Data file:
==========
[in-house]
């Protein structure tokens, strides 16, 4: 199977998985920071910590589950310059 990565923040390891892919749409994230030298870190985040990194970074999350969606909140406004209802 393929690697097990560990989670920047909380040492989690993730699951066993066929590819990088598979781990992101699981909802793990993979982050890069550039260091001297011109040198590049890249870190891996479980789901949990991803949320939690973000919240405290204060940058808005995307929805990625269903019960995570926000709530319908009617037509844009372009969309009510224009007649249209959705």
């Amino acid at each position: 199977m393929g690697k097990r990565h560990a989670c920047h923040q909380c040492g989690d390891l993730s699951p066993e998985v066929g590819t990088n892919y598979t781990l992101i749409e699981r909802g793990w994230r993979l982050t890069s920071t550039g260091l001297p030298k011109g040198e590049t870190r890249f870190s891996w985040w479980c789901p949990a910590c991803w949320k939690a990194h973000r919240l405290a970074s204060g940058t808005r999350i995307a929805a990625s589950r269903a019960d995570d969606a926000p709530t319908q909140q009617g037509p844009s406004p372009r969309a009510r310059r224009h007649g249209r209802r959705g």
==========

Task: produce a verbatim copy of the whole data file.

[in-house]
């Protein structure tokens, strides 16, 4: 199977998985920071910590589950310059 990565923040390891892919749409994230030298870190985040990194970074999350969606909140406004209802 393929690697097990560990989670920047909380040492989690993730699951066993066929590819990088598979781990992101699981909802793990993979982050890069550039260091001297011109040198590049890249870190891996479980789901949990991803949320939690973000919240405290204060940058808005995307929805990625269903019960995570926000709530319908009617037509844009372009969309009510224009007649249209959705």
């Amino acid at each position: 199977m393929g690697k097990r990565h560990a989670c920047h923040q909380c040492g989690d390891l993730s699951p066993e998985v066929g590819t990088n892919y598979t781990l992101i749409e699981r909802g793990w994230r993979l982050t890069s920071t550039g260091l001297p030298k011109g040198e590049t870190r890249f870190s891996w985040w479980c789901p949990a910590c991803w949320k939690a990194h973000r919240l405290a970074s204060g940058t808005r999350i995307a929805a990625s589950r269903a019960d995570d969606a926000p709530t319908q909140q009617g037509p844009s406004p372009r969309a009510r310059r224009h007649g249209r209802r959705g």